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Herschel Walker: A Lot of Guys Don't Want to Fight Me

SAN JOSE – As Herschel Walker took his seat among a lineup of vastly more experienced fighters at Thursday's Strikeforce press conference, ring announcer Jimmy Lennon Jr. – a man whose job requires him to work in hyperbole the way some artists work in oils – called him "the greatest athlete in the world."

It's the kind of statement that might get tossed out easily and maybe even thoughtlessly in all the megaphone barking of fight promotion, but the 48-year-old Walker, who's been everything from an NFL running back to an Olympic bobsledder, doesn't take it lightly.

"I don't know whether I feel up to that," Walker told MMA Fighting. "I think I'm a pretty good athlete, but there are a lot of good athletes out there. Even though I've done a lot of things and done them at the highest level, that's a bold statement to make. I think it's great to hear it, but I don't know if you can ever really say it."

But his career in MMA isn't about proving his athletic prowess, Walker said. For him, it's about learning and training. He had no intention of taking another fight when he returned for more time at the American Kickboxing Academy, he said.

And yet, here he is again. The question is, for how much longer? After his fight against the relatively unknown and totally unheralded Scott Carson on Saturday, will there be a third fight in his future?
I respect this sport enough that I wasn't going to go out there and disrespect the sport or gym.
-- Herschel Walker

"Will I fight again? I don't know," said Walker. "I really don't. I love it. I love to train, and there's no doubt that I'll continue to train. After thirty-something years of taekwondo, I've learned so much from just one year of MMA. I also fell in love with the gym and so many of the guys. They've become like my family."

In fact, Walker said, he let the guys at AKA tell him whether he should fight at all. He asked them to honestly assess his skills in the gym and tell him whether they thought he was a competent enough fighter.

"I respect this sport enough that I wasn't going to go out there and disrespect the sport or the gym. But they said, 'Herschel, you can do it.'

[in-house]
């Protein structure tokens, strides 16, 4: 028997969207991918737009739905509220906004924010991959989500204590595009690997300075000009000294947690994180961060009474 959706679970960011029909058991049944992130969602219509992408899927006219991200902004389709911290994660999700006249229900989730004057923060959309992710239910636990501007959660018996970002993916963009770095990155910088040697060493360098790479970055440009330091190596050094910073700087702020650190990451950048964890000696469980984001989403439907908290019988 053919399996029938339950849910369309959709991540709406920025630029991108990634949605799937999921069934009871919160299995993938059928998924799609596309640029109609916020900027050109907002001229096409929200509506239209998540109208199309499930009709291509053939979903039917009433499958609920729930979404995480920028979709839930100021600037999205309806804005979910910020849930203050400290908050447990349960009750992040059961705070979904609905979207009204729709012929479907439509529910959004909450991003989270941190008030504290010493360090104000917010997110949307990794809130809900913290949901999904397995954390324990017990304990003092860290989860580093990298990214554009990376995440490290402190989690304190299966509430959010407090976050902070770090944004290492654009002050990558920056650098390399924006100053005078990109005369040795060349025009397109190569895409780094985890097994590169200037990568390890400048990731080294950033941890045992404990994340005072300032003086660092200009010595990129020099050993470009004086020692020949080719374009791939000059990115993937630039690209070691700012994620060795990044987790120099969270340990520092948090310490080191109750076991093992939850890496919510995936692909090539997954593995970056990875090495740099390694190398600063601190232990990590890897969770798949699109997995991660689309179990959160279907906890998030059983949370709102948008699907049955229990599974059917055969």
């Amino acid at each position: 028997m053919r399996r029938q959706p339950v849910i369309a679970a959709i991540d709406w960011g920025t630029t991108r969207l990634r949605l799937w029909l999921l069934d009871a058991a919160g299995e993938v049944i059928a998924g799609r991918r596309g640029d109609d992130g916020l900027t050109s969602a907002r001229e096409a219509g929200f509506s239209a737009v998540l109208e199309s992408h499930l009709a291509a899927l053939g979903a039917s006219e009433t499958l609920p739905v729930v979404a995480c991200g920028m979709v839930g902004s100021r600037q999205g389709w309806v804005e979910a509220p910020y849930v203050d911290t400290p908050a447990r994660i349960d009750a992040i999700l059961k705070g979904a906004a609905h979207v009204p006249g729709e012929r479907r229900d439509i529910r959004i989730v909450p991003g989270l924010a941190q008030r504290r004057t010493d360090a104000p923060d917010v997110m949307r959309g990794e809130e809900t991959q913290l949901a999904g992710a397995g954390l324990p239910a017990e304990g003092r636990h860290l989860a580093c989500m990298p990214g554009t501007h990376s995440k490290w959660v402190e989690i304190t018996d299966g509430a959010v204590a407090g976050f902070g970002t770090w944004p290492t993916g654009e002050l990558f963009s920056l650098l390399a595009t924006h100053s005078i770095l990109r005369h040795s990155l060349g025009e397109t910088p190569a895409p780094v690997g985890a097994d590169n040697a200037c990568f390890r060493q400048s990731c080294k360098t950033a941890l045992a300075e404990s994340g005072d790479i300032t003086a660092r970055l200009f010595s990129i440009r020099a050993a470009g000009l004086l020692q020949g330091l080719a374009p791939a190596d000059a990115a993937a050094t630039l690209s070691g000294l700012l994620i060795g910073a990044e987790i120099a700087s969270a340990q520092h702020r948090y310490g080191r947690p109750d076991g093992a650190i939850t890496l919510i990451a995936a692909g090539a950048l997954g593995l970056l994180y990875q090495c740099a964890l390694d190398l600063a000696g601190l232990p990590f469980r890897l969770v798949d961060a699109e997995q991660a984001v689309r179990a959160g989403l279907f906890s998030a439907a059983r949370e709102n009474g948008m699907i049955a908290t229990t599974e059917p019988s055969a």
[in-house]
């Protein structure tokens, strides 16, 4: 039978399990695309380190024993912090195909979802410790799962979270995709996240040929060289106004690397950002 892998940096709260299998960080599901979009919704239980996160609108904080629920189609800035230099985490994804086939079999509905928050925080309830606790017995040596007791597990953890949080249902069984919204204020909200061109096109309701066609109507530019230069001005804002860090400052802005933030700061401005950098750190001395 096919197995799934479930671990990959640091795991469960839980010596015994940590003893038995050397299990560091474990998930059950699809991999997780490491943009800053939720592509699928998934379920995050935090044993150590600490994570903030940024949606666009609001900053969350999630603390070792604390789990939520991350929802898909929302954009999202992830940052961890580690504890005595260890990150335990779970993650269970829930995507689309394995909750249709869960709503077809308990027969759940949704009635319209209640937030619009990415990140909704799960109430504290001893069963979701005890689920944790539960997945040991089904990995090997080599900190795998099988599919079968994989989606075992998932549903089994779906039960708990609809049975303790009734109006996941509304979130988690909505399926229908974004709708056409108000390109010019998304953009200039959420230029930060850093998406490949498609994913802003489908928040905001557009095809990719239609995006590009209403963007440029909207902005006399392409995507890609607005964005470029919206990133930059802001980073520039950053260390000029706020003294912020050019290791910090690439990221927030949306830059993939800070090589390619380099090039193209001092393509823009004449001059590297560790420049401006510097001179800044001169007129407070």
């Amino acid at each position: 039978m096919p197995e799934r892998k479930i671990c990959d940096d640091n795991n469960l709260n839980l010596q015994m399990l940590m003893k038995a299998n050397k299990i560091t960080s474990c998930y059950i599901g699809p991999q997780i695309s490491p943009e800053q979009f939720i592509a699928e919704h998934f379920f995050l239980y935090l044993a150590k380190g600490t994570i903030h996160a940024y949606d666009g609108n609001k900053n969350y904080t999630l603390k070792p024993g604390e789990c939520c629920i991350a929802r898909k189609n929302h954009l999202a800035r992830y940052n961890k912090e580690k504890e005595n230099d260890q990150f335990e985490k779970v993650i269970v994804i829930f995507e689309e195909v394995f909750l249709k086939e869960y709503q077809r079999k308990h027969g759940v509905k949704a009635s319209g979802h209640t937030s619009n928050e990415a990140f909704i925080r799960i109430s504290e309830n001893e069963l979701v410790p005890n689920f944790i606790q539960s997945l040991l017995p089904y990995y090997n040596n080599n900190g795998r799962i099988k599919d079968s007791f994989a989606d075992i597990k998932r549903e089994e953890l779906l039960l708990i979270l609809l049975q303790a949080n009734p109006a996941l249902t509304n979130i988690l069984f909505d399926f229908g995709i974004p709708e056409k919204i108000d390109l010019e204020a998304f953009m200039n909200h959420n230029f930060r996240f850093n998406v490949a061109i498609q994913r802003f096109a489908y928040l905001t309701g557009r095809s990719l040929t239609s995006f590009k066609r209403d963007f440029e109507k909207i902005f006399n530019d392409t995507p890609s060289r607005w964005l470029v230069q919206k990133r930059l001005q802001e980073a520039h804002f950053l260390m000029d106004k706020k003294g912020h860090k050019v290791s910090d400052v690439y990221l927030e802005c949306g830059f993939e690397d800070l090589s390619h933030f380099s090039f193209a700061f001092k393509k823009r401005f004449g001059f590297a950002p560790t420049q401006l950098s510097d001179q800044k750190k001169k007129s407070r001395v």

It's hard not to wonder though, who can he do it against? In his first outing Strikeforce matched him up with Greg Nagy, who had a record of 1-1 at the time. Now he gets the 4-1 Carson, who hasn't won a fight since 2001.

Neither were Strikeforce regulars before signing to face Walker, and neither is in any danger of being called the best athlete in the world. Walker realizes the criticism this opens him up for, but said matchmaking for him is not as simple a problem as it seems.

"A lot of guys don't want to fight me because they have more to lose than I do from it. Some guys will fight me. But one of the things I said when I first started fighting was, you've got to find me somebody with experience. Even Greg, he had more fights than me, but we were both green fighters. We didn't know what we were doing. I think it was a great fight, but we were really young."
A lot of guys don't want to fight me because they have more to lose than I do from it.
-- Herschel Walker

That is, young in MMA years. Young in the sense that neither had much experience or even fully knew what to expect. He's grown as a fighter since then, Walker said, but he's still a novice in this game, and he knows it.

"I knew this was really hard. I think there are so many people taking this as a joke. But I knew, all the athletes who think they could just step into this, that's crazy. These guys are serious. They put the time in, and you've got to respect that. When I came into the gym, I was a rookie again. I didn't have a black belt in taekwondo. I didn't have a Heisman Trophy. I had to mop the floors and earn my stripes all over again."

But now, because of his name and his appeal to the mainstream sports fan, he finds himself on the Showtime portion of a Strikeforce fight card alongside MMA veterans like Nick Diaz and Robbie Lawler.

As great of an athlete as he may be, he hasn't done what those guys have done in the sport. He hasn't put that kind of time in, or taken the same lumps. To be there next to them as one of their peers is somewhat strange, but it's up to him to prove that he belongs.

"It's a humbling experience," said Walker. "It's a big humbling experience to be up here with those guys. But you know, people doubt what I can do. It's like on [the conference call], I told them, 'Guys, you can come to the gym and roll with me.' I'm not scared to roll with anybody. They'll see it's a different experience to get in there with me. Even though I've only been at this a little bit of time, I'm not that bad at it."

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